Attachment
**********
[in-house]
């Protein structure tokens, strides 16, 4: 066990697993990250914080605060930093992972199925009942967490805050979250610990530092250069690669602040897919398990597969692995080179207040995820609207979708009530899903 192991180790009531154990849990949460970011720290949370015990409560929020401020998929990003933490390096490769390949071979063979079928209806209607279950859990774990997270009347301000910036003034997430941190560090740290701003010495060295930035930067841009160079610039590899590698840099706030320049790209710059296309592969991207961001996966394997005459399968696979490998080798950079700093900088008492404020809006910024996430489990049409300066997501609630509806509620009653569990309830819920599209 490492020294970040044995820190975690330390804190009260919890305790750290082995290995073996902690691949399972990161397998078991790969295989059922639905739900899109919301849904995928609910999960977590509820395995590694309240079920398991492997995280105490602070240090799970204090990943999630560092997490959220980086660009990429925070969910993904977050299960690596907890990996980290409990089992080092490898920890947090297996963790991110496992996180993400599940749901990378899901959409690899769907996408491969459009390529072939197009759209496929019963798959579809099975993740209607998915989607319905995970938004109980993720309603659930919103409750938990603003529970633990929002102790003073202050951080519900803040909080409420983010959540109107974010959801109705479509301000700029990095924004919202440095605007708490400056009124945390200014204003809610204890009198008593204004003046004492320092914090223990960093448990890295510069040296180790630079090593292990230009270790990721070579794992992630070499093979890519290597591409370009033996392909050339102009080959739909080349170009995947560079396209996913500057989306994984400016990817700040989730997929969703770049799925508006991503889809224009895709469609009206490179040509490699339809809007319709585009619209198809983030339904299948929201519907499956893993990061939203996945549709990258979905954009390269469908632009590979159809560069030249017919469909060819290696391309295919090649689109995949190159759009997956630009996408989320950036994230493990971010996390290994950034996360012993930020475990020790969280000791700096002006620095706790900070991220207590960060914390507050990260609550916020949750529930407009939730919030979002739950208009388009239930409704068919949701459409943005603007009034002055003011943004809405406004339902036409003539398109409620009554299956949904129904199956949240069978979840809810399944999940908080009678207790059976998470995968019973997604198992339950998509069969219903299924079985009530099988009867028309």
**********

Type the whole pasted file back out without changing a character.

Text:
[in-house]
């Protein structure tokens, strides 16, 4: 066990697993990250914080605060930093992972199925009942967490805050979250610990530092250069690669602040897919398990597969692995080179207040995820609207979708009530899903 192991180790009531154990849990949460970011720290949370015990409560929020401020998929990003933490390096490769390949071979063979079928209806209607279950859990774990997270009347301000910036003034997430941190560090740290701003010495060295930035930067841009160079610039590899590698840099706030320049790209710059296309592969991207961001996966394997005459399968696979490998080798950079700093900088008492404020809006910024996430489990049409300066997501609630509806509620009653569990309830819920599209 490492020294970040044995820190975690330390804190009260919890305790750290082995290995073996902690691949399972990161397998078991790969295989059922639905739900899109919301849904995928609910999960977590509820395995590694309240079920398991492997995280105490602070240090799970204090990943999630560092997490959220980086660009990429925070969910993904977050299960690596907890990996980290409990089992080092490898920890947090297996963790991110496992996180993400599940749901990378899901959409690899769907996408491969459009390529072939197009759209496929019963798959579809099975993740209607998915989607319905995970938004109980993720309603659930919103409750938990603003529970633990929002102790003073202050951080519900803040909080409420983010959540109107974010959801109705479509301000700029990095924004919202440095605007708490400056009124945390200014204003809610204890009198008593204004003046004492320092914090223990960093448990890295510069040296180790630079090593292990230009270790990721070579794992992630070499093979890519290597591409370009033996392909050339102009080959739909080349170009995947560079396209996913500057989306994984400016990817700040989730997929969703770049799925508006991503889809224009895709469609009206490179040509490699339809809007319709585009619209198809983030339904299948929201519907499956893993990061939203996945549709990258979905954009390269469908632009590979159809560069030249017919469909060819290696391309295919090649689109995949190159759009997956630009996408989320950036994230493990971010996390290994950034996360012993930020475990020790969280000791700096002006620095706790900070991220207590960060914390507050990260609550916020949750529930407009939730919030979002739950208009388009239930409704068919949701459409943005603007009034002055003011943004809405406004339902036409003539398109409620009554299956949904129904199956949240069978979840809810399944999940908080009678207790059976998470995968019973997604198992339950998509069969219903299924079985009530099988009867028309």